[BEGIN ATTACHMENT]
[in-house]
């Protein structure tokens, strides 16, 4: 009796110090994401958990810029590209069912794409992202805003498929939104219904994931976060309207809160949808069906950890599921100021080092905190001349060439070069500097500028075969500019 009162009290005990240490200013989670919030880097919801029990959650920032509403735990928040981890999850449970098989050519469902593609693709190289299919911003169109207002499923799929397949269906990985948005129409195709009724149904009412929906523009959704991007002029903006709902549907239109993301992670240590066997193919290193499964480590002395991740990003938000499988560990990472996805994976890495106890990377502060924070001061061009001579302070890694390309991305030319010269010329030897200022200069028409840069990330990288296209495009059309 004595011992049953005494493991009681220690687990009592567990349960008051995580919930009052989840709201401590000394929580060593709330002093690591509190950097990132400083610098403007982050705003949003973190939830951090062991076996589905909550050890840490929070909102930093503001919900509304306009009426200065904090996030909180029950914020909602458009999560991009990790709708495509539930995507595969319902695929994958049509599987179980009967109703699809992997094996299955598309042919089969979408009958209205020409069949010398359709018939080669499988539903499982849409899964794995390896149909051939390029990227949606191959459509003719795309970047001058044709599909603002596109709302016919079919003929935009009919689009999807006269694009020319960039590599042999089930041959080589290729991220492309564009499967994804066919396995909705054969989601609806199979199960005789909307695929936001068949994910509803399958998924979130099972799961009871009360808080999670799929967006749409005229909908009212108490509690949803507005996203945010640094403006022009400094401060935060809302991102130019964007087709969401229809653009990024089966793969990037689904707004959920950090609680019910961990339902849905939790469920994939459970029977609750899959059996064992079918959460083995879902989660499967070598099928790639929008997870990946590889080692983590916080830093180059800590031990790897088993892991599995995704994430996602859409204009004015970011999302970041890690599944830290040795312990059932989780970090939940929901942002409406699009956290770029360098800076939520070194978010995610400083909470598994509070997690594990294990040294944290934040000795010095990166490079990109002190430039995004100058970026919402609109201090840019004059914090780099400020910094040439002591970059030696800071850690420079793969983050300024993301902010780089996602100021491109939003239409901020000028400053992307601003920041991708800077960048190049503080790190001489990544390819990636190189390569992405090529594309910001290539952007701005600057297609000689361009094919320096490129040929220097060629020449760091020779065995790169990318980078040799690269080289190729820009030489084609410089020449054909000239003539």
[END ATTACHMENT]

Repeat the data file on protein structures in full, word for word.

[in-house]
């Protein structure tokens, strides 16, 4: 009796110090994401958990810029590209069912794409992202805003498929939104219904994931976060309207809160949808069906950890599921100021080092905190001349060439070069500097500028075969500019 009162009290005990240490200013989670919030880097919801029990959650920032509403735990928040981890999850449970098989050519469902593609693709190289299919911003169109207002499923799929397949269906990985948005129409195709009724149904009412929906523009959704991007002029903006709902549907239109993301992670240590066997193919290193499964480590002395991740990003938000499988560990990472996805994976890495106890990377502060924070001061061009001579302070890694390309991305030319010269010329030897200022200069028409840069990330990288296209495009059309 004595011992049953005494493991009681220690687990009592567990349960008051995580919930009052989840709201401590000394929580060593709330002093690591509190950097990132400083610098403007982050705003949003973190939830951090062991076996589905909550050890840490929070909102930093503001919900509304306009009426200065904090996030909180029950914020909602458009999560991009990790709708495509539930995507595969319902695929994958049509599987179980009967109703699809992997094996299955598309042919089969979408009958209205020409069949010398359709018939080669499988539903499982849409899964794995390896149909051939390029990227949606191959459509003719795309970047001058044709599909603002596109709302016919079919003929935009009919689009999807006269694009020319960039590599042999089930041959080589290729991220492309564009499967994804066919396995909705054969989601609806199979199960005789909307695929936001068949994910509803399958998924979130099972799961009871009360808080999670799929967006749409005229909908009212108490509690949803507005996203945010640094403006022009400094401060935060809302991102130019964007087709969401229809653009990024089966793969990037689904707004959920950090609680019910961990339902849905939790469920994939459970029977609750899959059996064992079918959460083995879902989660499967070598099928790639929008997870990946590889080692983590916080830093180059800590031990790897088993892991599995995704994430996602859409204009004015970011999302970041890690599944830290040795312990059932989780970090939940929901942002409406699009956290770029360098800076939520070194978010995610400083909470598994509070997690594990294990040294944290934040000795010095990166490079990109002190430039995004100058970026919402609109201090840019004059914090780099400020910094040439002591970059030696800071850690420079793969983050300024993301902010780089996602100021491109939003239409901020000028400053992307601003920041991708800077960048190049503080790190001489990544390819990636190189390569992405090529594309910001290539952007701005600057297609000689361009094919320096490129040929220097060629020449760091020779065995790169990318980078040799690269080289190729820009030489084609410089020449054909000239003539």